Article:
Christ For Others

Participating in the Eucharist and being nourished by the Body and Blood
of the Lord makes a claim on us.

 

As Christ offered Himself to God his Father, so we too are called to follow his example of self-offering to give life to others.

Christ Has No Body
By St Teresa of Avila (1515–1582)

Christ has no body but yours,
No hands, no feet on earth but yours,
Yours are the eyes with which he looks
Compassion on this world,
Yours are the feet with which he walks to do good,
Yours are the hands, with which he blesses all the world.
Yours are the hands, yours are the feet,
Yours are the eyes, you are his body.
Christ has no body now but yours,
No hands, no feet on earth but yours,
Yours are the eyes with which he looks
compassion on this world.
Christ has no body now on earth but yours.

Born in Spain, Teresa entered a Carmelite convent when she was eighteen, and later earned a reputation as a mystic, reformer, and writer who experienced divine visions. She founded a convent, and wrote the book The Way of Perfection for her nuns. Other important books by her include her Autobiography and The Interior Castle.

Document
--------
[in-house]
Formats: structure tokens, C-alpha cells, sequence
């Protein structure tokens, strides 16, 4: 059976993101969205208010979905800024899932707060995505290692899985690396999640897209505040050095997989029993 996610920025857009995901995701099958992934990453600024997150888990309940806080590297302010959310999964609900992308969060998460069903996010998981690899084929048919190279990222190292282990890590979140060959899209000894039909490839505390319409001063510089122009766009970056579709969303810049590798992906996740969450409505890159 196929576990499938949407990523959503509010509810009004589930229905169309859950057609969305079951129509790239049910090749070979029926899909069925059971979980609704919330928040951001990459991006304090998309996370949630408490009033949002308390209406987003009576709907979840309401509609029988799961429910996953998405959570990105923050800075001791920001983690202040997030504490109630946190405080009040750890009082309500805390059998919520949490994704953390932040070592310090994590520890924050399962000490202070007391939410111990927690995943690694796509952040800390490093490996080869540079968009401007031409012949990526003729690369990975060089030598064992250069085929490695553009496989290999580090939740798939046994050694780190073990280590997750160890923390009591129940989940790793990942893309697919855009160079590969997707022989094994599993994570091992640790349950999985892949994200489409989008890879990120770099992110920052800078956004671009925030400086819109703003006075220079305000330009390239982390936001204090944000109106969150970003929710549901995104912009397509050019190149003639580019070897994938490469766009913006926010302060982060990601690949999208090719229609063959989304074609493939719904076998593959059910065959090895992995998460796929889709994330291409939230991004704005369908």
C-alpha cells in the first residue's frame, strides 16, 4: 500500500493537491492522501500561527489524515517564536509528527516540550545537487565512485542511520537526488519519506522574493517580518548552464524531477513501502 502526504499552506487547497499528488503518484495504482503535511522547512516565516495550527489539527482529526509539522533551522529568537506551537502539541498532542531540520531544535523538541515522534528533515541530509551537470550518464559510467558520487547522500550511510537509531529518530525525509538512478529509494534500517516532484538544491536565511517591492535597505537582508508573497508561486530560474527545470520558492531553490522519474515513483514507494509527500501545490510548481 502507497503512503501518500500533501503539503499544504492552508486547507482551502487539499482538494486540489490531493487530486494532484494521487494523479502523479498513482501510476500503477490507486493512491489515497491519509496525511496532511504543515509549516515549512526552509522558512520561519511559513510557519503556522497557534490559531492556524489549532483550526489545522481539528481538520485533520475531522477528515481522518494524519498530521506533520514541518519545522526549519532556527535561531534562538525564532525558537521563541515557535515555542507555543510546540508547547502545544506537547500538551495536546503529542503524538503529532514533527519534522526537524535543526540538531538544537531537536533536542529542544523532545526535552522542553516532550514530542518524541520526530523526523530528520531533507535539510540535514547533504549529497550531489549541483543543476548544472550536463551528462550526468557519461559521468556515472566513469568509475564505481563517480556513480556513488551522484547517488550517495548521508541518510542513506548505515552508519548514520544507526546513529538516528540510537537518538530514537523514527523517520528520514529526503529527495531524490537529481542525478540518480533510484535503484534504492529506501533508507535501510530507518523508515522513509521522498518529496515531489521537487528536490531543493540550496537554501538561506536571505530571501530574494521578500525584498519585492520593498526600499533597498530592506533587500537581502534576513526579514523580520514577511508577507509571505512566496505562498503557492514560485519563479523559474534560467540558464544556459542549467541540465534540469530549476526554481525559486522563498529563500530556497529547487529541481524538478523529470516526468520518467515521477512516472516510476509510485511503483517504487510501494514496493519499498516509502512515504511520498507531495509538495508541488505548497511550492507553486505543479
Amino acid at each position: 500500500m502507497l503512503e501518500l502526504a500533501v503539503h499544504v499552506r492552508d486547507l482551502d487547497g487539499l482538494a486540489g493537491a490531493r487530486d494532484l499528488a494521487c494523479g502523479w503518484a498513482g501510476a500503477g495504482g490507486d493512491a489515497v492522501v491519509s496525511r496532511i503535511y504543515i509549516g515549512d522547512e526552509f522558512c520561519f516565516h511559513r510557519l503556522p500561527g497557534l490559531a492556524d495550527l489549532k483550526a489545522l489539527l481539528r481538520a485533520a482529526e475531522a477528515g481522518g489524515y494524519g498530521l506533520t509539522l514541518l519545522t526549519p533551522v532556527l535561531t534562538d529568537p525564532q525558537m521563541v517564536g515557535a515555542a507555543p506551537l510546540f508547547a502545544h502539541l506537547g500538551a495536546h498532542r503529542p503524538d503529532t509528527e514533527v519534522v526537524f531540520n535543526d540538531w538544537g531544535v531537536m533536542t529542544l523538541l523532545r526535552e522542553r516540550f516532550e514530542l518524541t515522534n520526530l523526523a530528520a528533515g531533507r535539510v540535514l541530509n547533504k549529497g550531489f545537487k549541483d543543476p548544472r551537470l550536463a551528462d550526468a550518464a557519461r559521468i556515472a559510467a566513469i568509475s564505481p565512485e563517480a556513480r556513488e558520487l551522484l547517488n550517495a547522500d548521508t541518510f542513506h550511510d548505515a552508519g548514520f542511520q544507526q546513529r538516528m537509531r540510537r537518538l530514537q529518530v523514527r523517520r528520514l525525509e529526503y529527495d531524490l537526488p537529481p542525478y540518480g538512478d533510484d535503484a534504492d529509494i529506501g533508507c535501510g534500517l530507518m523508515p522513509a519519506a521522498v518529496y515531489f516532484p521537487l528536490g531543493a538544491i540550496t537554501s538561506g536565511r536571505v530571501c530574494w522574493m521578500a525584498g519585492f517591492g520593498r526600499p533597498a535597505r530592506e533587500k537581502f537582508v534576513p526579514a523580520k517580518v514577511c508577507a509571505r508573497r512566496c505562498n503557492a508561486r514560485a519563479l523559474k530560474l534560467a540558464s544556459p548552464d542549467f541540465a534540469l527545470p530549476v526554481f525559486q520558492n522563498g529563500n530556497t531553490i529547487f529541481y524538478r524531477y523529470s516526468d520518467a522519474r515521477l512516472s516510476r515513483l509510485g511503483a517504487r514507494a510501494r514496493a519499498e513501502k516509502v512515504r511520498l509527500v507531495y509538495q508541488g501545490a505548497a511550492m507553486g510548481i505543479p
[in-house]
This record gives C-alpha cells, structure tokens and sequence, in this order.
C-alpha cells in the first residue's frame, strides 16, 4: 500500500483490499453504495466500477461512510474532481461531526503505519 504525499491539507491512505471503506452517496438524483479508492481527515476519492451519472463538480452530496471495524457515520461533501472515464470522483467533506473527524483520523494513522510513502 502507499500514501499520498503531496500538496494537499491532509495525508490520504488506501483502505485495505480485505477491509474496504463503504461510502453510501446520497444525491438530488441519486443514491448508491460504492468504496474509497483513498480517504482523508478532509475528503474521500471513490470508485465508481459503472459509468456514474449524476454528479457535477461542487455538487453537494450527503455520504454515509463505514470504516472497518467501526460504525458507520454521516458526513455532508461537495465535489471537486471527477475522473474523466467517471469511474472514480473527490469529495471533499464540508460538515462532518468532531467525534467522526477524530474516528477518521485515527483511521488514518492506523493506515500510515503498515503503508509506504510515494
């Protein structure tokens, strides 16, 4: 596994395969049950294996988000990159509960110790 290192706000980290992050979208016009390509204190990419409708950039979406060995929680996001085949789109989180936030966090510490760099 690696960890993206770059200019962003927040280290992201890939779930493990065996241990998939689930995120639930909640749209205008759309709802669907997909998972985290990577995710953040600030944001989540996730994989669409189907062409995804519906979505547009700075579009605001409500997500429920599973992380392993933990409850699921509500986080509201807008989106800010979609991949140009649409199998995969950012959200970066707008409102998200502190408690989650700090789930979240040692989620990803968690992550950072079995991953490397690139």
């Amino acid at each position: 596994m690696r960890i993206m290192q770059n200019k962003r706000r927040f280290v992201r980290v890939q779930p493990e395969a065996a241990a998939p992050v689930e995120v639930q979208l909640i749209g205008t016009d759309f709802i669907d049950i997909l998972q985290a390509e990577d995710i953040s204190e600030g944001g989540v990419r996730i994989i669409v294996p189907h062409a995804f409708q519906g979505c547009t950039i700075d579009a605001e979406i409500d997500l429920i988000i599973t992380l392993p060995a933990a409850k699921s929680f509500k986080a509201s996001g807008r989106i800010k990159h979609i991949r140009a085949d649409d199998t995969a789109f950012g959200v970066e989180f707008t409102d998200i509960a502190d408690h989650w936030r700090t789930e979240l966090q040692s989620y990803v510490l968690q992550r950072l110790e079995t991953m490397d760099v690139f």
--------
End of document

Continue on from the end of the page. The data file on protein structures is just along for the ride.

St Teresa adequately sums up for us what it means to be 'Christ for others...' in her well known poem. In a sense she also captures what Jesus expects of his followers in the Parable of the Last Judgment in St Matthew’s Gospel.

“Come, you that are blessed by my Father, inherit the kingdom prepared for you from the foundation of the world; for I was hungry and you gave me food, I was thirsty and you gave me something to drink, I was a stranger and you welcomed me, I was naked and you gave me clothing, I was sick and you took care of me, I was in prison and you visited me.”

Then the righteous will answer him, “Lord, when was it that we saw you hungry and gave you food, or thirsty and gave you something to drink? And when was it that we saw you a stranger and welcomed you, or naked and gave you clothing? And when was it that we saw you sick or in prison and visited you?” And the king will answer them, “Truly I tell you, just as you did it to one of the least of these who are members of my family, you did it to me.”

 

1

What actions have we taken in our school community to give tangible expression that we understand both the poem of St Teresa and the demands set forth in Matthew 25?

2

What must we do? What must I do?

3

How do we identify need in our society? How and in what ways can we act to express the compassion of Christ?

 

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